Eat It!: Rise of the Phoenix and Dragon

By on March 21, 2018

Four Seasons alumni are cooking up Asian comfort food in Whole Grocer

Order the Taiwanese eight-spice beef noodle soup with a poached egg and Sichuan chili oil. (Helen Goelet)

JACKSON HOLE, WY – When deciding on a date for the opening of their new Chinese eatery, Eric and Zarina Sakai consulted with Eric’s uncle who follows the Chinese lunar calendar. “He was like, ‘Duh, Chinese New Year. It’s a day of luck,’” Zarina recalled.

The couple dutifully obliged. The Phoenix and the Dragon opened on February 16 and within the first week, diners were forming a regular lunch line at its humble counter inside Jackson Whole Grocer. Specials such as Mongolian lamb rib soup were selling out in the first hour and a half.

It all started at the Culinary Institute of America in New York City, where Eric and Zarina met. Together, they went on to work in various award-winning restaurants including The French Laundry in Yountville, California, and Rubicon in San Francisco.

In 2010 they found themselves in Jackson working at the Four Seasons before shipping off again, this time to Seattle to open a restaurant of their own.

The restaurant compelled them to new levels of creativity. “We were designing menus for people as they came in,” Eric said, “it could be an eight-course menu, or it could be 18.”

It was at their 12-table, modern French tasting-menu restaurant that Eric was named Food & Wine’s People’s Best New Chef of the Northwest and Pacific.

But the fast-pace and long hours were all-consuming. Soon, it became too much and the Sakais closed up shop and headed for the beach. After a brief stint living in San Diego and missing their former life and friends in Jackson, they returned last September. “We came back with no plan,” Zarina said, “we wanted to take it easy.”

Jackson Hole had other plans for them.

The couple worked a Chinese “Around the World” dinner at Streetfood at the Stagecoach with their old Four Seasons pals/Streetfood owners Marcos Hernandez and Amelia Hatchard. One of the guests happened to be owner of Jackson Whole Grocer Jeff Rice. He was so impressed with the food, he offered them a spot at his store.

The couple may have traded fine dining for a cove in a grocery store, but they employ the same dedication they did at their French restaurant.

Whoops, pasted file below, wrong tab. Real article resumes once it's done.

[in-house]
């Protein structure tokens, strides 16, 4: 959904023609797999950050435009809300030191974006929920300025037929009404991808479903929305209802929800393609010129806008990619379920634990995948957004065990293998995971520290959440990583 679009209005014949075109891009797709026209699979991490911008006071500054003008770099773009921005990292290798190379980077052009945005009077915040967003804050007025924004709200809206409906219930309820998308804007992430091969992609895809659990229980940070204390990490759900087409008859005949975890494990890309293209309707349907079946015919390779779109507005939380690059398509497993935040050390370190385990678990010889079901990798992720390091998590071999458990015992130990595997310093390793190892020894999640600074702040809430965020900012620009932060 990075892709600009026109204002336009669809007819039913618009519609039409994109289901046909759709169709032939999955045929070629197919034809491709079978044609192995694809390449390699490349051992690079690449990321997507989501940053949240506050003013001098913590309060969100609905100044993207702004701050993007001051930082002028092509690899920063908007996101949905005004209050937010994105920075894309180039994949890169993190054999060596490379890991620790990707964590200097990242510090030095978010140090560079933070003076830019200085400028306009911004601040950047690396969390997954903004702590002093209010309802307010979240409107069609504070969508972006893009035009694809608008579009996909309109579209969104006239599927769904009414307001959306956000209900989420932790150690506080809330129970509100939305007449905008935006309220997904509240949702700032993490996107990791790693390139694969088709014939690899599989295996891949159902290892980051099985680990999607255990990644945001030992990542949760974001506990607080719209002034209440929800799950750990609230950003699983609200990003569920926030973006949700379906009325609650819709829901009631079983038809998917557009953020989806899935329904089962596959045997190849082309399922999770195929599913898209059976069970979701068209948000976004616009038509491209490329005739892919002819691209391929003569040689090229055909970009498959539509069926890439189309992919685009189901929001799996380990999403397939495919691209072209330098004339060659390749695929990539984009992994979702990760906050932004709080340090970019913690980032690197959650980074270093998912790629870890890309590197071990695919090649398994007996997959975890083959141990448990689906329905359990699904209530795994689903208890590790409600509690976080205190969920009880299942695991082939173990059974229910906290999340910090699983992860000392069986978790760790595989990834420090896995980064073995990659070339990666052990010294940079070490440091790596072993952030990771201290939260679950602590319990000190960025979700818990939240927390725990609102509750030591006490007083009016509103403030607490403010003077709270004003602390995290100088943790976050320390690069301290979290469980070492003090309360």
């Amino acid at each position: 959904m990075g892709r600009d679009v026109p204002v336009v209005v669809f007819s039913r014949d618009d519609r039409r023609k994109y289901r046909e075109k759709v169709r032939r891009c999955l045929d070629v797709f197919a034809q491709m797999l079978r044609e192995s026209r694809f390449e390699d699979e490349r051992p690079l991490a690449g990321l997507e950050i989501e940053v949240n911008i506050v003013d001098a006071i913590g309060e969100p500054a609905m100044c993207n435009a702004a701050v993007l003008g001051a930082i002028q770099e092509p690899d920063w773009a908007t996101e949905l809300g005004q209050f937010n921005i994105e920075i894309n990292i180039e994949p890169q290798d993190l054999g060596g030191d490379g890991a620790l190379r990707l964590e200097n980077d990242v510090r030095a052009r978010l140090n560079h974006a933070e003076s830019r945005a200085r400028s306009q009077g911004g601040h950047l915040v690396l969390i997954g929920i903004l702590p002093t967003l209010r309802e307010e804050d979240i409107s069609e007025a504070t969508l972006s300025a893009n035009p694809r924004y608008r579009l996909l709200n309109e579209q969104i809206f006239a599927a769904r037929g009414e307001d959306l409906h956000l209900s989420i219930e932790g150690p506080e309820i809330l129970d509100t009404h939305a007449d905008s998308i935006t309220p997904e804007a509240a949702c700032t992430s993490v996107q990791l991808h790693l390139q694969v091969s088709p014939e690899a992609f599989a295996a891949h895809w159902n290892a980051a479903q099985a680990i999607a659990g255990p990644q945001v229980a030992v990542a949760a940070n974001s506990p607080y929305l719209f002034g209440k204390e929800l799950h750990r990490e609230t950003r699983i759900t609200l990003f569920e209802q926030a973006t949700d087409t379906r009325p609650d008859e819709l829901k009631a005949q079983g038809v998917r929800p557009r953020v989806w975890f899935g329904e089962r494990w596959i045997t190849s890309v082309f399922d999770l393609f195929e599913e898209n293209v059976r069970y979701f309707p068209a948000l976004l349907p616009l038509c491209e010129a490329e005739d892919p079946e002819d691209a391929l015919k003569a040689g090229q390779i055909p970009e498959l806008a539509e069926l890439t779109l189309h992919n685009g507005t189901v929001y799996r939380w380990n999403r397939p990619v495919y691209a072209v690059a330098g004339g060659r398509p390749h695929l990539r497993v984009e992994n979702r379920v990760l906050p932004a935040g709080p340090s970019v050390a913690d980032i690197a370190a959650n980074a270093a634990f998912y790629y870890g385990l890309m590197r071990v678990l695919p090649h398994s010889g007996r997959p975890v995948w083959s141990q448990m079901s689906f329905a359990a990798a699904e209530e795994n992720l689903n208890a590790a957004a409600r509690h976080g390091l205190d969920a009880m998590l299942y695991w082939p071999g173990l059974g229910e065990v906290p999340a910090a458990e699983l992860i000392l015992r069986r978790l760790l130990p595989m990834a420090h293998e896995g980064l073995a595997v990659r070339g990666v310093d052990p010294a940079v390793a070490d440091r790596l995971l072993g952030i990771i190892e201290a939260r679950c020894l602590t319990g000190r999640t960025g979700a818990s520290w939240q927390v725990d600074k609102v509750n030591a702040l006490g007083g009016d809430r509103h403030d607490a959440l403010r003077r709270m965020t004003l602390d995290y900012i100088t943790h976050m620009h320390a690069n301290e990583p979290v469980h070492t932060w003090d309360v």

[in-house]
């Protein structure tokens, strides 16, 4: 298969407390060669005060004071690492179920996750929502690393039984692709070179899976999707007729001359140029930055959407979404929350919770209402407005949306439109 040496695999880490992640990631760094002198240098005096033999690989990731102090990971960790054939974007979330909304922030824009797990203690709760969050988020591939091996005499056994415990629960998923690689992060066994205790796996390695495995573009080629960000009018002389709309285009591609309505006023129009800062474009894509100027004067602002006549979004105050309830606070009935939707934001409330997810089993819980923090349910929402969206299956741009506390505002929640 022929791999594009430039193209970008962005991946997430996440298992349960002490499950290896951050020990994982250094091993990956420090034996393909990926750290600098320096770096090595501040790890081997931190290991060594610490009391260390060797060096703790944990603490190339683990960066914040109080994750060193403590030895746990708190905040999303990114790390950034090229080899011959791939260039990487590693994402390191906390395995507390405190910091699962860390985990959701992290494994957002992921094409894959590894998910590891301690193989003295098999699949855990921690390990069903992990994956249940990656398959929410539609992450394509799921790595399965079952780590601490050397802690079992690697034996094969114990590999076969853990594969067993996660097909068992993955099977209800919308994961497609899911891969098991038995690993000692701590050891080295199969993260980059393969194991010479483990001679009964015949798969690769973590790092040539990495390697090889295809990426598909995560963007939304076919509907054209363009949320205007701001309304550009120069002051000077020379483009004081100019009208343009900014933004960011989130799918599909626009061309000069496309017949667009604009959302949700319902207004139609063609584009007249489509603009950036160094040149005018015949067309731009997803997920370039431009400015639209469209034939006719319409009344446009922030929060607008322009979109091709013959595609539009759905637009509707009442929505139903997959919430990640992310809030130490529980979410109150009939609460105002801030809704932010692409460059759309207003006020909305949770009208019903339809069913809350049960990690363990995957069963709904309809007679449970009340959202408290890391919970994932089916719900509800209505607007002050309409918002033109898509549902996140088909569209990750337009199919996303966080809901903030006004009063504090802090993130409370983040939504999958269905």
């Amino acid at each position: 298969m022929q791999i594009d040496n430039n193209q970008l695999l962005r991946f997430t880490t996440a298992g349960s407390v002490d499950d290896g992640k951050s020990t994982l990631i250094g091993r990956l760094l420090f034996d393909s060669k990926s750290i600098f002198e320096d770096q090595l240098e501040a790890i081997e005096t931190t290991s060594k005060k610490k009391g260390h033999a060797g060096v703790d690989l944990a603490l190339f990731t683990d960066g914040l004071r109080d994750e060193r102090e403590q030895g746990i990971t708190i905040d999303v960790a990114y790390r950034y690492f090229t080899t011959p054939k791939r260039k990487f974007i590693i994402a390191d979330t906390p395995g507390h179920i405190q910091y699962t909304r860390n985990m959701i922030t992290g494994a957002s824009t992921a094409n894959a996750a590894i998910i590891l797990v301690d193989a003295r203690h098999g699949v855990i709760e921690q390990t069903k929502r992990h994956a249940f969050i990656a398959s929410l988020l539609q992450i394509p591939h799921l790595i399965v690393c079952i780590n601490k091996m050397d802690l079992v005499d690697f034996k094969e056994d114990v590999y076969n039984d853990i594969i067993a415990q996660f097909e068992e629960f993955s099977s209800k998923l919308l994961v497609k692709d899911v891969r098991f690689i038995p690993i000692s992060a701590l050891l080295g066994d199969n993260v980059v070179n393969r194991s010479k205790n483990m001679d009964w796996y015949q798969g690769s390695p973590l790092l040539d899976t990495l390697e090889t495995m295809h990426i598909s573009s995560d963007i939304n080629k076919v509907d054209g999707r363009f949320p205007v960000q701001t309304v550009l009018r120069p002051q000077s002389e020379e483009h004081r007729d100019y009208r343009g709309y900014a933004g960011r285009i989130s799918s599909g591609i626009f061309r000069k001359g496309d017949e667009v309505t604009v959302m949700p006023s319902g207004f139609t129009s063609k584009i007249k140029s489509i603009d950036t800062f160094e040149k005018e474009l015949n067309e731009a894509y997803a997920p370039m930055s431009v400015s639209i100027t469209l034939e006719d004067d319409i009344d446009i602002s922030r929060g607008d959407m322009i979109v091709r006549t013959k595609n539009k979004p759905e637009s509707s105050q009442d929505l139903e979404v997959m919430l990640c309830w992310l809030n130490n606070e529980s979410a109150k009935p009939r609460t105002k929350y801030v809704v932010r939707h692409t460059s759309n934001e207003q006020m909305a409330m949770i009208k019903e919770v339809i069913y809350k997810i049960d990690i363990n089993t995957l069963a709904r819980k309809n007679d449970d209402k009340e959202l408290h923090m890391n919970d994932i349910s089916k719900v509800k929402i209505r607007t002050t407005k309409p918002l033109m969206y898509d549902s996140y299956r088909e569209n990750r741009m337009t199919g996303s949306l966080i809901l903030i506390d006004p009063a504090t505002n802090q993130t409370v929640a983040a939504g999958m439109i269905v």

“We make everything on the one burner we have,” Zarina said, “every broth and sauce takes the normal six to eight hours of investment. What you see when you walk up to the window is what we have; there’s no secret prep space.”

Indeed, it’s on their one-range stove where the magic of their Chinese menu happens. Inspired by regional Chinese cuisine, the Sakais mission is to serve a more accurate representation of Chinese food.

“I look at China like I would Italy,” Eric said, “there are so many different regions and variances, we wanted to take people away from Chinese-American cuisine and give them the real deal.”

The chicken and shrimp ‘lion’s head’ meatball noodle soup is delicious comfort in a bowl. (Helen Goelet)

Certain dishes come more readily to Eric, whose mother is from Hong Kong. When his mother was a child, she and Eric’s grandparents moved to Hawaii and opened a small Chinese restaurant where Eric first learned to cook. Today, Eric’s mother tastes his food and says she is reminded of home, Zarina said.

Also driving the flavors is Eric’s own palate. “I love vinegars, acidity. There are so many different kinds that add a pop to dishes.” That “pop” means each dish has a dynamic flavor profile.

Try the chicken and shrimp “lion’s head” meatball noodle soup. It’s light and full of clean textures and tastes. The moist meatballs are made with equal parts ground chicken and chopped shrimp.

The No. 2, a cold noodle salad with fresh shredded vegetables and a housemade peanut sauce, is refreshing and light. It also happens to be available in the JWG’s prepackaged to-go section.

Everything on the menu warrants a sample, so if you feel indecisive, let them choose for you. (But be sure to grab their Sichuan chili sauce.) “We’ve already got regulars,” Eric said. “It’s great, they come to the window and say, ‘You pick for me today.’”

The dining culture in Jackson is indeed shifting towards more adventurous flavors. And regulars will be happy to know the couple has big plans once they perfect their operation at JWG. “A brick and mortar is our hope for the future,” Zarina said.

 

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